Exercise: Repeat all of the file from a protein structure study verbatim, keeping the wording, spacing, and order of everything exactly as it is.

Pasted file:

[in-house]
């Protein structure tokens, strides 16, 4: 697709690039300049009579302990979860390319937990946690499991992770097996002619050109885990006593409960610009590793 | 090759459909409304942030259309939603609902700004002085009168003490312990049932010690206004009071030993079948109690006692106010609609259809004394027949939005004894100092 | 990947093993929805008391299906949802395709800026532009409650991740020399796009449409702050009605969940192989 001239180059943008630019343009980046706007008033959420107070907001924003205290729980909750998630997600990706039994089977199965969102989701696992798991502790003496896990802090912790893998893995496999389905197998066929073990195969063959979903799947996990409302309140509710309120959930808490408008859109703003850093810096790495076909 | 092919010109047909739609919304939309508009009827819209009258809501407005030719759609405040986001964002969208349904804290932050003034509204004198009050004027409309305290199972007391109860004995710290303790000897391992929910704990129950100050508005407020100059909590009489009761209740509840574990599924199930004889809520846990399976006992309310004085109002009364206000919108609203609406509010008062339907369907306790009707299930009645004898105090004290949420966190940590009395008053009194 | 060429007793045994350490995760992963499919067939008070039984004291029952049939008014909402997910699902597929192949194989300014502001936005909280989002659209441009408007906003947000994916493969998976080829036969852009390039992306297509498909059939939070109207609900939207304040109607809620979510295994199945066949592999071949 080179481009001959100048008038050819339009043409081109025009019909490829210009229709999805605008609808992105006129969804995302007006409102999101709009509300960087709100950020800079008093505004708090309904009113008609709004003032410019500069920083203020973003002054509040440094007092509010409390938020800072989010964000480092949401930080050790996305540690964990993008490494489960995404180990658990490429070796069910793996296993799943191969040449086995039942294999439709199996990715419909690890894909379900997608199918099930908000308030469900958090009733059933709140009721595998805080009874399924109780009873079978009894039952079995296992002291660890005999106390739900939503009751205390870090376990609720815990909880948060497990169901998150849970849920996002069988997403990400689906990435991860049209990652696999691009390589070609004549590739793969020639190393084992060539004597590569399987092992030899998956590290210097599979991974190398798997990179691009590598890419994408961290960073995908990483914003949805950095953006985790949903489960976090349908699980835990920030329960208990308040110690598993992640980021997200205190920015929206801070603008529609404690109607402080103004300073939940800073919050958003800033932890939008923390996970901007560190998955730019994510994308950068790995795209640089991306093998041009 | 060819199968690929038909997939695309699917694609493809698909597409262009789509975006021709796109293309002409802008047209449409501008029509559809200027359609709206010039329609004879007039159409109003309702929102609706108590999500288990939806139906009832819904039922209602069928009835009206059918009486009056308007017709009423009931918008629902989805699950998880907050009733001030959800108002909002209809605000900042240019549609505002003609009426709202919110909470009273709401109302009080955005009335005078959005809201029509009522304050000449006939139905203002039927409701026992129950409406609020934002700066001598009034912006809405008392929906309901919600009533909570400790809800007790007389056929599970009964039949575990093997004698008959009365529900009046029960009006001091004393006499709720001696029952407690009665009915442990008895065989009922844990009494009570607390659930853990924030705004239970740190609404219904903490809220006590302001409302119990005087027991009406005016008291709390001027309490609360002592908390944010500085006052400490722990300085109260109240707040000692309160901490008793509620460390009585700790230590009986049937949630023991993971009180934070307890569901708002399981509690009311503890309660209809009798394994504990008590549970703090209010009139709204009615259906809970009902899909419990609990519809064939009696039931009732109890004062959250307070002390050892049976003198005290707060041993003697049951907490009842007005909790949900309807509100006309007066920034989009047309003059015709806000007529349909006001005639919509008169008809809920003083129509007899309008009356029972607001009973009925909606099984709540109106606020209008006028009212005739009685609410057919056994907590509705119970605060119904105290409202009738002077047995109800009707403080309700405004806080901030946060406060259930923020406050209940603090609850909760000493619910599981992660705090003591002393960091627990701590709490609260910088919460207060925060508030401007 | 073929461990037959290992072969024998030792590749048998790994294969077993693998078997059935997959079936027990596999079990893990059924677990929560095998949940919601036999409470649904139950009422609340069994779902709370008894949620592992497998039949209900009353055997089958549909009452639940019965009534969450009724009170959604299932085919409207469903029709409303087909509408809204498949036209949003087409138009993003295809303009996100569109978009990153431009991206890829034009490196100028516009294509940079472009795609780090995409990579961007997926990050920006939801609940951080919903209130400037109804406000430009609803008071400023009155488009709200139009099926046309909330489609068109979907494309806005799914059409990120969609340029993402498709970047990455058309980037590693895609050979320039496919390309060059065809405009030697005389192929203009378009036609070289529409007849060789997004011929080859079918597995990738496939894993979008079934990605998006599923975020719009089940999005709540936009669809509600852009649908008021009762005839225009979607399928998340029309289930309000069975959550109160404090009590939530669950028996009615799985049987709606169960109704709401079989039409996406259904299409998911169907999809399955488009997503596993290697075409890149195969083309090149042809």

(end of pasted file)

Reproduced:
[in-house]
């Protein structure tokens, strides 16, 4: 697709690039300049009579302990979860390319937990946690499991992770097996002619050109885990006593409960610009590793 | 090759459909409304942030259309939603609902700004002085009168003490312990049932010690206004009071030993079948109690006692106010609609259809004394027949939005004894100092 | 990947093993929805008391299906949802395709800026532009409650991740020399796009449409702050009605969940192989 001239180059943008630019343009980046706007008033959420107070907001924003205290729980909750998630997600990706039994089977199965969102989701696992798991502790003496896990802090912790893998893995496999389905197998066929073990195969063959979903799947996990409302309140509710309120959930808490408008859109703003850093810096790495076909 | 092919010109047909739609919304939309508009009827819209009258809501407005030719759609405040986001964002969208349904804290932050003034509204004198009050004027409309305290199972007391109860004995710290303790000897391992929910704990129950100050508005407020100059909590009489009761209740509840574990599924199930004889809520846990399976006992309310004085109002009364206000919108609203609406509010008062339907369907306790009707299930009645004898105090004290949420966190940590009395008053009194 | 060429007793045994350490995760992963499919067939008070039984004291029952049939008014909402997910699902597929192949194989300014502001936005909280989002659209441009408007906003947000994916493969998976080829036969852009390039992306297509498909059939939070109207609900939207304040109607809620979510295994199945066949592999071949 080179481009001959100048008038050819339009043409081109025009019909490829210009229709999805605008609808992105006129969804995302007006409102999101709009509300960087709100950020800079008093505004708090309904009113008609709004003032410019500069920083203020973003002054509040440094007092509010409390938020800072989010964000480092949401930080050790996305540690964990993008490494489960995404180990658990490429070796069910793996296993799943191969040449086995039942294999439709199996990715419909690890894909379900997608199918099930908000308030469900958090009733059933709140009721595998805080009874399924109780009873079978009894039952079995296992002291660890005999106390739900939503009751205390870090376990609720815990909880948060497990169901998150849970849920996002069988997403990400689906990435991860049209990652696999691009390589070609004549590739793969020639190393084992060539004597590569399987092992030899998956590290210097599979991974190398798997990179691009590598890419994408961290960073995908990483914003949805950095953006985790949903489960976090349908699980835990920030329960208990308040110690598993992640980021997200205190920015929206801070603008529609404690109607402080103004300073939940800073919050958003800033932890939008923390996970901007560190998955730019994510994308950068790995795209640089991306093998041009 | 060819199968690929038909997939695309699917694609493809698909597409262009789509975006021709796109293309002409802008047209449409501008029509559809200027359609709206010039329609004879007039159409109003309702929102609706108590999500288990939806139906009832819904039922209602069928009835009206059918009486009056308007017709009423009931918008629902989805699950998880907050009733001030959800108002909002209809605000900042240019549609505002003609009426709202919110909470009273709401109302009080955005009335005078959005809201029509009522304050000449006939139905203002039927409701026992129950409406609020934002700066001598009034912006809405008392929906309901919600009533909570400790809800007790007389056929599970009964039949575990093997004698008959009365529900009046029960009006001091004393006499709720001696029952407690009665009915442990008895065989009922844990009494009570607390659930853990924030705004239970740190609404219904903490809220006590302001409302119990005087027991009406005016008291709390001027309490609360002592908390944010500085006052400490722990300085109260109240707040000692309160901490008793509620460390009585700790230590009986049937949630023991993971009180934070307890569901708002399981509690009311503890309660209809009798394994504990008590549970703090209010009139709204009615259906809970009902899909419990609990519809064939009696039931009732109890004062959250307070002390050892049976003198005290707060041993003697049951907490009842007005909790949900309807509100006309007066920034989009047309003059015709806000007529349909006001005639919509008169008809809920003083129509007899309008009356029972607001009973009925909606099984709540109106606020209008006028009212005739009685609410057919056994907590509705119970605060119904105290409202009738002077047995109800009707403080309700405004806080901030946060406060259930923020406050209940603090609850909760000493619910599981992660705090003591002393960091627990701590709490609260910088919460207060925060508030401007 | 073929461990037959290992072969024998030792590749048998790994294969077993693998078997059935997959079936027990596999079990893990059924677990929560095998949940919601036999409470649904139950009422609340069994779902709370008894949620592992497998039949209900009353055997089958549909009452639940019965009534969450009724009170959604299932085919409207469903029709409303087909509408809204498949036209949003087409138009993003295809303009996100569109978009990153431009991206890829034009490196100028516009294509940079472009795609780090995409990579961007997926990050920006939801609940951080919903209130400037109804406000430009609803008071400023009155488009709200139009099926046309909330489609068109979907494309806005799914059409990120969609340029993402498709970047990455058309980037590693895609050979320039496919390309060059065809405009030697005389192929203009378009036609070289529409007849060789997004011929080859079918597995990738496939894993979008079934990605998006599923975020719009089940999005709540936009669809509600852009649908008021009762005839225009979607399928998340029309289930309000069975959550109160404090009590939530669950028996009615799985049987709606169960109704709401079989039409996406259904299409998911169907999809399955488009997503596993290697075409890149195969083309090149042809």